Author(s): Soria A, Danise A, Galli L, Tiberi S, Seminari E, , Soria A, Danise A, Galli L, Tiberi S, Seminari E,
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Abstract BACKGROUND: In HIV-1-infected patients harbouring the M184V mutation (M184V), lamivudine monotherapy leads to a smaller decrease in CD4 percentages (CD4\%) than treatment interruption, possibly due to the reduced fitness of the mutated virus. OBJECTIVE: We assessed whether a minimal dose of a cytidine analogue that is theoretically sufficient to maintain M184V (one emtricitabine tablet once-weekly) may be as effective. STUDY DESIGN: In a proof-of-concept, randomised clinical trial, HIV-1-infected patients with CD4 cells >400/mm(3), failing on lamivudine- or emtricitabine-containing combination antiretroviral therapy (cART), received emtricitabine once-a-week (A), or emtricitabine once-a-day (B), or lamivudine once-a-day (C). The primary endpoint was the proportion of subjects without a 12-week loss in CD4\%. The patients resumed cART after 24 weeks or in the case of CD4 cells <350/mm(3). RESULTS: The 38 enrolled patients had similar baseline characteristics across groups. The primary endpoint was reached by 5/13 patients (38.5\%) in arm A, 3/13 (23.1\%) in arm B, and 3/12 (25\%) in arm C (P=0.644), and respectively 4/13 (30.8\%), 4/13 (30.8\%) and 5/12 (41.7\%) had to resume cART within 24 weeks (P=0.805). The immunological changes over 24 weeks were similar in the three groups, but there was a higher median viral rebound in once-weekly treatment recipients (A) than in once-daily (B+C): 0.97 versus 0.52log(10)copies/ml (P=0.033). M184V was maintained in all the participants. CONCLUSIONS: Once-weekly emtricitabine led to a higher viral rebound than once-daily monotherapy, but similar immunological changes, thus suggesting a role of M184V in slowing the decrease in CD4\% in treatment failing subjects.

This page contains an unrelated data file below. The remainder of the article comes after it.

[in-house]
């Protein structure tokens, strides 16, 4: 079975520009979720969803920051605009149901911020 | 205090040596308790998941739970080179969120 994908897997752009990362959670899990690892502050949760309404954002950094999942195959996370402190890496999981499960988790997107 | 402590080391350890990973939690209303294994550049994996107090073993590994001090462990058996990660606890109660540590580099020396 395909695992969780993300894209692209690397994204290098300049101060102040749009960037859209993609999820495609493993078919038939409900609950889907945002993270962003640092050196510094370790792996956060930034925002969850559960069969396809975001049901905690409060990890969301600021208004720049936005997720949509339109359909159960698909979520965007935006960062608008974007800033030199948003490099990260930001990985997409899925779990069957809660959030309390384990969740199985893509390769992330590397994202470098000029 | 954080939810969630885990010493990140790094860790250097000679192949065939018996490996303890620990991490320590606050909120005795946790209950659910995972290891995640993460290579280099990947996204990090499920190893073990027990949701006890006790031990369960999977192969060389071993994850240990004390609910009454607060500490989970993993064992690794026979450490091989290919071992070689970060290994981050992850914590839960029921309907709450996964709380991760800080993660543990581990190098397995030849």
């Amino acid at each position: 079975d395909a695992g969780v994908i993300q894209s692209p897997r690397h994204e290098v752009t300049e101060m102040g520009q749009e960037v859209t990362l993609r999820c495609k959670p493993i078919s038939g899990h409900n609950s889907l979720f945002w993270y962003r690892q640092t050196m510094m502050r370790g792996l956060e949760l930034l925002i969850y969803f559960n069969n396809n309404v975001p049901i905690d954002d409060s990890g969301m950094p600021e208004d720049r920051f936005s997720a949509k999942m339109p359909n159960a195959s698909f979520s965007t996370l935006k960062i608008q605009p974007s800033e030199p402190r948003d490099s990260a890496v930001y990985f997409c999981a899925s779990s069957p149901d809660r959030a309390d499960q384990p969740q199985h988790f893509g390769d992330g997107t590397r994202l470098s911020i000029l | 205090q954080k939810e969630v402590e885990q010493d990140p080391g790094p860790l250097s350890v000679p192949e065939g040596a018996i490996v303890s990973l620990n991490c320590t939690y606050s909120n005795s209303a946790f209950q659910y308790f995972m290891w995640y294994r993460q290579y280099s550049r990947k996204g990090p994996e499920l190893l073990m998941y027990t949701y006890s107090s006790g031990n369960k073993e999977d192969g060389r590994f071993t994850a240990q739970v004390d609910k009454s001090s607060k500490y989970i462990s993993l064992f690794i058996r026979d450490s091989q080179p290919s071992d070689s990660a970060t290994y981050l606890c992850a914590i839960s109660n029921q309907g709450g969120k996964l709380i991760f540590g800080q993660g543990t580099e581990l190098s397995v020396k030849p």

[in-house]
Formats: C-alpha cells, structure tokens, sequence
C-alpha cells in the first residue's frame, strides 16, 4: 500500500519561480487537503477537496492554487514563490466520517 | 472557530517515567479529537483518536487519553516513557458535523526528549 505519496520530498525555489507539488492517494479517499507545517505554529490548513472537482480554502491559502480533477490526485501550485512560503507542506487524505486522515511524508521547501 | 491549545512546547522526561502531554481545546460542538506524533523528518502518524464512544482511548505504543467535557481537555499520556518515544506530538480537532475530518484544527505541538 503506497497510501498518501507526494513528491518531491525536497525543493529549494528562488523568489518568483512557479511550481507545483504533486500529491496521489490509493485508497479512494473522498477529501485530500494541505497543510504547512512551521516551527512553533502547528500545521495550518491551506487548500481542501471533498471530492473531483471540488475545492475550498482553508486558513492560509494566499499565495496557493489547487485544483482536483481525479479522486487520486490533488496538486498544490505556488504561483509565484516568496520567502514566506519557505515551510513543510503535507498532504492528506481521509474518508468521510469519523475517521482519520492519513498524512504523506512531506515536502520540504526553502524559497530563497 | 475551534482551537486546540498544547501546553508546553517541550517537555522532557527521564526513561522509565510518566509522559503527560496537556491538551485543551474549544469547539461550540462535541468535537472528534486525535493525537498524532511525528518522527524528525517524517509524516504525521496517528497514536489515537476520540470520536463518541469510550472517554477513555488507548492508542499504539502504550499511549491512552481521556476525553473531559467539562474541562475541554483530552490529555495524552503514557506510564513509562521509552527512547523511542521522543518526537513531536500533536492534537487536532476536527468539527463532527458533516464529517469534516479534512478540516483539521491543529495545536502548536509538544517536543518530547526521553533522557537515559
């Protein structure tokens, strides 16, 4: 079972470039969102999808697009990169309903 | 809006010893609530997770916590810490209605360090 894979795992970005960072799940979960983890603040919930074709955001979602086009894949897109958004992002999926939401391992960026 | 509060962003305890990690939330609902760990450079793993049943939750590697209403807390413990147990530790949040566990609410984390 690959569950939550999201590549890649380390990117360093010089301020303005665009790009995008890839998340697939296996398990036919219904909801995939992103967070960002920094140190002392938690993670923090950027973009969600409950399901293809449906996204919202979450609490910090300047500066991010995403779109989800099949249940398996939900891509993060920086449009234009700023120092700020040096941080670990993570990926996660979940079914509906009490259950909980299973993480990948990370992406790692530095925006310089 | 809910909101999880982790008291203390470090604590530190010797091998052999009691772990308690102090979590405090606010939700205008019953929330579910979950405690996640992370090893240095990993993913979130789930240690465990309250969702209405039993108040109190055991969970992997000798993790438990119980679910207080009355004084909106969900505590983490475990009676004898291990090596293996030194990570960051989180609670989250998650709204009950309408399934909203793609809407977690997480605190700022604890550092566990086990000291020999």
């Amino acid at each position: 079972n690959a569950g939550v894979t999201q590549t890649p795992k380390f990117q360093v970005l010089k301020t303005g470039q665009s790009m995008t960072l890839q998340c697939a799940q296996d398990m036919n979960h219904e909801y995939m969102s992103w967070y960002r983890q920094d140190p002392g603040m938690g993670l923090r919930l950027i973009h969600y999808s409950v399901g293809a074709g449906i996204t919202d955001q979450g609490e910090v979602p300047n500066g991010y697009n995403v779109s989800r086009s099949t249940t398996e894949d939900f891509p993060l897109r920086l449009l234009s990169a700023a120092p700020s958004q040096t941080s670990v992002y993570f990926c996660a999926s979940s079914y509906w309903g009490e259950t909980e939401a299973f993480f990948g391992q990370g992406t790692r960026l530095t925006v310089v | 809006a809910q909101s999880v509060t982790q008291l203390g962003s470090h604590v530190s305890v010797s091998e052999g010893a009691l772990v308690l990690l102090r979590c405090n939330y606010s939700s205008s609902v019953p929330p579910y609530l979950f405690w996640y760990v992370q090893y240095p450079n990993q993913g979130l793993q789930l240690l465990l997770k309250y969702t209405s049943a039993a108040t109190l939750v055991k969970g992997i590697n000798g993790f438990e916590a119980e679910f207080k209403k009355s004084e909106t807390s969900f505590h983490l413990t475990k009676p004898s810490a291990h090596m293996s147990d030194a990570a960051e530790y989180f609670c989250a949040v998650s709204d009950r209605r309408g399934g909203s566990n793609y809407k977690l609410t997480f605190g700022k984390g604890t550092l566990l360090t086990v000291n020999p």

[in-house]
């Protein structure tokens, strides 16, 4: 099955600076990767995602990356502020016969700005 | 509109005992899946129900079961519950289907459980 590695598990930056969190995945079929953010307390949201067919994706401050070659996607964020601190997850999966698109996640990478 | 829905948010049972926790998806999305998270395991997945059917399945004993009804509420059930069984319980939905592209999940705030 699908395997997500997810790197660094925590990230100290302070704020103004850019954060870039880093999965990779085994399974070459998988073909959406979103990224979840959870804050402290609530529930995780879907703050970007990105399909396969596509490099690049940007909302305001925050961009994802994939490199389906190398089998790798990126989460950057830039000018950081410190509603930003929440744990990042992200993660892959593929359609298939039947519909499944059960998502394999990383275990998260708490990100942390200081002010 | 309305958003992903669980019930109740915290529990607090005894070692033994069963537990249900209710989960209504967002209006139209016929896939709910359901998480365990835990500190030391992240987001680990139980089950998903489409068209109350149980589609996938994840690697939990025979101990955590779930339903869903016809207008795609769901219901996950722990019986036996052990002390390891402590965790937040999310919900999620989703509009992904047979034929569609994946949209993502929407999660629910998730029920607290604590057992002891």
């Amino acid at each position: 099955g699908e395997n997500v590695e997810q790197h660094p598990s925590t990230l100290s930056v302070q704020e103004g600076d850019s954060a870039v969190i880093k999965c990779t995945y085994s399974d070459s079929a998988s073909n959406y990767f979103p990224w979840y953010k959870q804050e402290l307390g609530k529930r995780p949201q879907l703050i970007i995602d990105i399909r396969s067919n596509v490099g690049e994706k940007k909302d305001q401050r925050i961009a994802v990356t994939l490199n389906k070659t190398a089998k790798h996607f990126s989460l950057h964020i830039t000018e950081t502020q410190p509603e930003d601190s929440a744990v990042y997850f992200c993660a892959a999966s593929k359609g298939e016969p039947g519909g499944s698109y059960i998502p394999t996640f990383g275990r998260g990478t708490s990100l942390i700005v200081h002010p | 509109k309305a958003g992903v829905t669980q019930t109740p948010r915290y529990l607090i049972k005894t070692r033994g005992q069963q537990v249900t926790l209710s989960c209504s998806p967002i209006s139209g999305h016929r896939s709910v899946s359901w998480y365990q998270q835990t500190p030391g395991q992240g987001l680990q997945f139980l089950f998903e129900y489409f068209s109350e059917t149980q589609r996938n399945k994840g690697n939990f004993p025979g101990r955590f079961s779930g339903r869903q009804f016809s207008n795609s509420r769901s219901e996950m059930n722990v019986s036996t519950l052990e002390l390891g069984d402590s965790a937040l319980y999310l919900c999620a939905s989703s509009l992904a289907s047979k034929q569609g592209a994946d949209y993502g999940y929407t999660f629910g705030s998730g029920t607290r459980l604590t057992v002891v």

This article was published in J Clin Virol
and referenced in Journal of AIDS & Clinical Research